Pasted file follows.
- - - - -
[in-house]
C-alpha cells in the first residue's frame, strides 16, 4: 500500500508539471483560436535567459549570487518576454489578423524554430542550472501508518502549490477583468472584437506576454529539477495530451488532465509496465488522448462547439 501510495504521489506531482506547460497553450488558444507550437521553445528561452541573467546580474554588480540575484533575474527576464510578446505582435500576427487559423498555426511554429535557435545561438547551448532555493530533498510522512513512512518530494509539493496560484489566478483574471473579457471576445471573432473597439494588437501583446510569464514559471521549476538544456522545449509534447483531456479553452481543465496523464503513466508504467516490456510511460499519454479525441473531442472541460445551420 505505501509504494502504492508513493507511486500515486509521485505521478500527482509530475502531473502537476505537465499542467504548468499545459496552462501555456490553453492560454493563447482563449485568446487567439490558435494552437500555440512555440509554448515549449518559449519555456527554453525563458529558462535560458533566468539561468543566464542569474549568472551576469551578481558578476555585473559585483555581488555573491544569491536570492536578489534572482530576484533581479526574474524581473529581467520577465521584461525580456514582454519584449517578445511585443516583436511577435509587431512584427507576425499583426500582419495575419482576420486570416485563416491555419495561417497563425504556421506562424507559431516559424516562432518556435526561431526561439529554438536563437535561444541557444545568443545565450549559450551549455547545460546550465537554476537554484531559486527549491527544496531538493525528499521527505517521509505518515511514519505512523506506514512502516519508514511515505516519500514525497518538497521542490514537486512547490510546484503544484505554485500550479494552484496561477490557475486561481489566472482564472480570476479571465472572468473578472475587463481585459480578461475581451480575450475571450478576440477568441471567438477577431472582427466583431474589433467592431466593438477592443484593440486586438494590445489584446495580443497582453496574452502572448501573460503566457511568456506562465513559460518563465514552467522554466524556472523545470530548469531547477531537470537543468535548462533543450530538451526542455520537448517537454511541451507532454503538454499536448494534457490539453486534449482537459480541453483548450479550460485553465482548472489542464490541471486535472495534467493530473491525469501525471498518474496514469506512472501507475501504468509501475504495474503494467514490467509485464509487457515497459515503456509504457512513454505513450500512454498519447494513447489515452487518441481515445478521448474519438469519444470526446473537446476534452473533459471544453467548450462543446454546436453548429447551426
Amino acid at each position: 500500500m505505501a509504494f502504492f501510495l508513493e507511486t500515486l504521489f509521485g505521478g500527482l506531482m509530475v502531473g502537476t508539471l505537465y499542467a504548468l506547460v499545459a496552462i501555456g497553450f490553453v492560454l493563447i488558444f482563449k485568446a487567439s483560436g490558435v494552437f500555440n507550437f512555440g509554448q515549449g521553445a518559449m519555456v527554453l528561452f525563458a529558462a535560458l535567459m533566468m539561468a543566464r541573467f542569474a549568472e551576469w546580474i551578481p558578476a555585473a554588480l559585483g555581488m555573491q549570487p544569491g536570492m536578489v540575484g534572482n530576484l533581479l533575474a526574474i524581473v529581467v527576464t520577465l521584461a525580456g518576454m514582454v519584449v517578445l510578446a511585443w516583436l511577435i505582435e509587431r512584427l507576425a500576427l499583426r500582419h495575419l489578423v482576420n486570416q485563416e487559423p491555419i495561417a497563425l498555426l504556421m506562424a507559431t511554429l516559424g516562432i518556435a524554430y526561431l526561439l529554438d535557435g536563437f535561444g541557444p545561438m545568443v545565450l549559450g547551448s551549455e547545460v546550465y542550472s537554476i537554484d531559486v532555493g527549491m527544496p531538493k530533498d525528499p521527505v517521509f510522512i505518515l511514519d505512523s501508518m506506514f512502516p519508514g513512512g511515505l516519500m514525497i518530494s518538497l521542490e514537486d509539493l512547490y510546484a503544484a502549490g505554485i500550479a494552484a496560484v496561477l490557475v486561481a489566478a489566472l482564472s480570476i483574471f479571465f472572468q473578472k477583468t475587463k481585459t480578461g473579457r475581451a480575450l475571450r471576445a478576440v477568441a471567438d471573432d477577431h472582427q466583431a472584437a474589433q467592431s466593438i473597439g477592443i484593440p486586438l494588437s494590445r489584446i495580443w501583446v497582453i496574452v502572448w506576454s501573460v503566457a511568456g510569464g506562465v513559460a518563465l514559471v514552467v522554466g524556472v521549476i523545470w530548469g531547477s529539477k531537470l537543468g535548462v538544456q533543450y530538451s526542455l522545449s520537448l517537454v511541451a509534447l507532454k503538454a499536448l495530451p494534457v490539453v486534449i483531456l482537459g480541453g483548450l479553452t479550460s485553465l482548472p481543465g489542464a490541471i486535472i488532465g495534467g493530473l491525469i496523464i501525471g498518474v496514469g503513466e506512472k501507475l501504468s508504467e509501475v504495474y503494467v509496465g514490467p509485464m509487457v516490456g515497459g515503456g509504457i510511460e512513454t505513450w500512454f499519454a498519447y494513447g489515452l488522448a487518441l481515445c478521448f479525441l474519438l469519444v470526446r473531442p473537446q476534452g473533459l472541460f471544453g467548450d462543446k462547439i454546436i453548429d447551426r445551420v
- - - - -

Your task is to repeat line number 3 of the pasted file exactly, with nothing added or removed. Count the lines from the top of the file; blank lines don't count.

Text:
Amino acid at each position: 500500500m505505501a509504494f502504492f501510495l508513493e507511486t500515486l504521489f509521485g505521478g500527482l506531482m509530475v502531473g502537476t508539471l505537465y499542467a504548468l506547460v499545459a496552462i501555456g497553450f490553453v492560454l493563447i488558444f482563449k485568446a487567439s483560436g490558435v494552437f500555440n507550437f512555440g509554448q515549449g521553445a518559449m519555456v527554453l528561452f525563458a529558462a535560458l535567459m533566468m539561468a543566464r541573467f542569474a549568472e551576469w546580474i551578481p558578476a555585473a554588480l559585483g555581488m555573491q549570487p544569491g536570492m536578489v540575484g534572482n530576484l533581479l533575474a526574474i524581473v529581467v527576464t520577465l521584461a525580456g518576454m514582454v519584449v517578445l510578446a511585443w516583436l511577435i505582435e509587431r512584427l507576425a500576427l499583426r500582419h495575419l489578423v482576420n486570416q485563416e487559423p491555419i495561417a497563425l498555426l504556421m506562424a507559431t511554429l516559424g516562432i518556435a524554430y526561431l526561439l529554438d535557435g536563437f535561444g541557444p545561438m545568443v545565450l549559450g547551448s551549455e547545460v546550465y542550472s537554476i537554484d531559486v532555493g527549491m527544496p531538493k530533498d525528499p521527505v517521509f510522512i505518515l511514519d505512523s501508518m506506514f512502516p519508514g513512512g511515505l516519500m514525497i518530494s518538497l521542490e514537486d509539493l512547490y510546484a503544484a502549490g505554485i500550479a494552484a496560484v496561477l490557475v486561481a489566478a489566472l482564472s480570476i483574471f479571465f472572468q473578472k477583468t475587463k481585459t480578461g473579457r475581451a480575450l475571450r471576445a478576440v477568441a471567438d471573432d477577431h472582427q466583431a472584437a474589433q467592431s466593438i473597439g477592443i484593440p486586438l494588437s494590445r489584446i495580443w501583446v497582453i496574452v502572448w506576454s501573460v503566457a511568456g510569464g506562465v513559460a518563465l514559471v514552467v522554466g524556472v521549476i523545470w530548469g531547477s529539477k531537470l537543468g535548462v538544456q533543450y530538451s526542455l522545449s520537448l517537454v511541451a509534447l507532454k503538454a499536448l495530451p494534457v490539453v486534449i483531456l482537459g480541453g483548450l479553452t479550460s485553465l482548472p481543465g489542464a490541471i486535472i488532465g495534467g493530473l491525469i496523464i501525471g498518474v496514469g503513466e506512472k501507475l501504468s508504467e509501475v504495474y503494467v509496465g514490467p509485464m509487457v516490456g515497459g515503456g509504457i510511460e512513454t505513450w500512454f499519454a498519447y494513447g489515452l488522448a487518441l481515445c478521448f479525441l474519438l469519444v470526446r473531442p473537446q476534452g473533459l472541460f471544453g467548450d462543446k462547439i454546436i453548429d447551426r445551420v